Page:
Accountable Care Organisations (ACOs) first caught my eye in 2016. ACOs, an American ‘invention’, involve long term, fixed price care contracts held by a single supplier. The supplier could be a private company. They were touted as the future vehicles for delivering integrated healthcare and social care services. 32 of the 44 STPs published in October 2016 referred vaguely to Accountable Care Organisations/Partnerships as implementation engines for parts of the STPs.  


Nothing much happened with ACOs during 2017 except that two Judicial Reviews (JRs) were initiated challenging ACOs. In January 2018, the JR4NHS JR forced the Government/NHS England to commit to a 12 week ACO public consultation. In February 2018 the Government/NHSE decided to rename Accountable Care as Integrated Care. Integrated Care Systems (ICSs) became the new STP implementation vehicles. The two JRs ended in failure, but the 999CallfortheNHS JR was granted leave to appeal on 18 August 2018 and this appeal is yet to be heard in Court (see above).


In spite of the legal uncertainty surrounding the JR Appeal, the public consultation promised in January 2018 began on 3 August 2018 and will end on 26 October 2018. Of course, we have had another name change and the consultation is entitled ‘Integrated Care Provider contract’.


NHSE has made little attempt to list and explain the issues involved or the likely impact on healthcare patients and social care users under Integrated Care Provider (ICP) regimes.


The massive consultation paperwork is only available online at:



Health Campaigns Together has assembled a very informative web page which contains lots of background information on ACO/ICS/ICP. It has also created a well considered set of summary answers to the consultation questions. See:



My consultation response also contains the following points:

+  ICPs will be 10 year, single supplier  contracts which will undermine the NHS as the provider of healthcare services and Local Authorities (LAs) as providers of social care services. ICPs will ‘sit above’ NHS Trusts and LAs and will, in effect, commission all care services

+ ICPs will make CCGs redundant – but there are no plans to eliminate CCGs

+ There is no compelling evidence that supports the notion that the integration of healthcare services and social care services leads to better care outcomes

+ No evidence is provided that supports the notion that the single supplier approach results in better healthcare and social care outcomes than employing multiple suppliers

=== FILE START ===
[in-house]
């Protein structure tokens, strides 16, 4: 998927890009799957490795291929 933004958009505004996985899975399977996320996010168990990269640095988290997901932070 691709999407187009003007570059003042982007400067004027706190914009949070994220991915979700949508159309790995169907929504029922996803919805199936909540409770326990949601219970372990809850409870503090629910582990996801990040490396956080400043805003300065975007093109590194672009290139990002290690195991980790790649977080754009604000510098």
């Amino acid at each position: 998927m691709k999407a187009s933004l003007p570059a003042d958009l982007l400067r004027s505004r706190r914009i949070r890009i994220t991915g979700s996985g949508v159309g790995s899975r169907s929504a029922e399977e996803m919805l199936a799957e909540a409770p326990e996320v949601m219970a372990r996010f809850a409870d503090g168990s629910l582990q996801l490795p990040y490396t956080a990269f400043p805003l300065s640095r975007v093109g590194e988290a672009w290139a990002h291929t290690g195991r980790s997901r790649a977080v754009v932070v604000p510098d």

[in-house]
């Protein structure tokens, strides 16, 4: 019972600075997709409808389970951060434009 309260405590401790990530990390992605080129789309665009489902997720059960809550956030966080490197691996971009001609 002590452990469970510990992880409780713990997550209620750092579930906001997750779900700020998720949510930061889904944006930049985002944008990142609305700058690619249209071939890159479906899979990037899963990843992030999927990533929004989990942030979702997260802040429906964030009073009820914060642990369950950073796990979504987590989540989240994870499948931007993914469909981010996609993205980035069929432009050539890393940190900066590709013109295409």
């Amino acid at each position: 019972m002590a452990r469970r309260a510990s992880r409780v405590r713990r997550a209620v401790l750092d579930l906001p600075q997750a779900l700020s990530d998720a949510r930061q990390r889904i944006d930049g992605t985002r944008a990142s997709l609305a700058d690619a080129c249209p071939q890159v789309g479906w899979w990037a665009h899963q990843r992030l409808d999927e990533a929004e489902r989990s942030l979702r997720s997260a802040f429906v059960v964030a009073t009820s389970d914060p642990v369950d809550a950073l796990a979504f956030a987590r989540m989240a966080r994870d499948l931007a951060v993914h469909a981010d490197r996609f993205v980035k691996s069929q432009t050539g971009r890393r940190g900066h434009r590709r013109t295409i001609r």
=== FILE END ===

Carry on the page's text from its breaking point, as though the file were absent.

+ The notion that GPs can either work or not work with an ICP is fragile and dangerous .

+ The elephant in the room is that we need to spend more on healthcare services and social care services. The ICP initiative only serves as an unwelcome distraction to these financial deficiencies.


Integrated Care Provider (ICP) London-wide Public Consultation Meeting: Only 12 Members of the Public Attend

On 11 September 2018 in Newington, East London, NHS England mounted a London-wide public consultation event on Integrated Care Provider (ICP) contracts. ICPs are the preferred NHSE vehicles for providing future Primary, Secondary and Out of Hospital healthcare and social care services throughout England. This event was part of the 12 week ICP public consultation which ends on 26 October 2018.


Only 12 members of the public attended this London event. This is out of an adult population in London of over five million. How NHSE can seriously consider this attendance level acceptable is almost beyond belief. When challenged about this clear attendance failure, NHSE’s main speaker Ed Waller pointed out that the event was one of four to be held in England.


Some ICP facts, challenges and omissions thrown up by this event included:

+  10 year contracts only (the 2016 quoted option of 15 years has been dropped)

+  Not fixed price contracts any more (a change from what we were told in 2016) – budgets will be set annually

+  Single supplier ICPs with potentially lots of sub-contractors

+  GP surgeries could be ICP contractors if they wished – but they don’t have to be

+  No clarity of guidance on VAT issues

+  No evidence was presented which supported the view that the integration of healthcare services and social care services resulted in better outcomes for patients and service users

+  Mental healthcare and mental social care services were never mentioned

+  STPs were never mentioned

+  There was no clarity as to how many ICPs might ultimately exist in England -apparently ICP creation is all done locally by CCGs

+ The population of an ICP will be aggregations of GP lists but there will be geographic limits imposed

+  Local Authorities will buy services from ICPs

+  If the ICP is a private company (and not an NHS one) it will not be subject to Freedom of  Information legislation

+  There are potential data sharing problems for ICPs yet to be resolved   

+  No hard copy of the consultation paperwork was given to attendees

+  Dudley is clearly the flagship ICP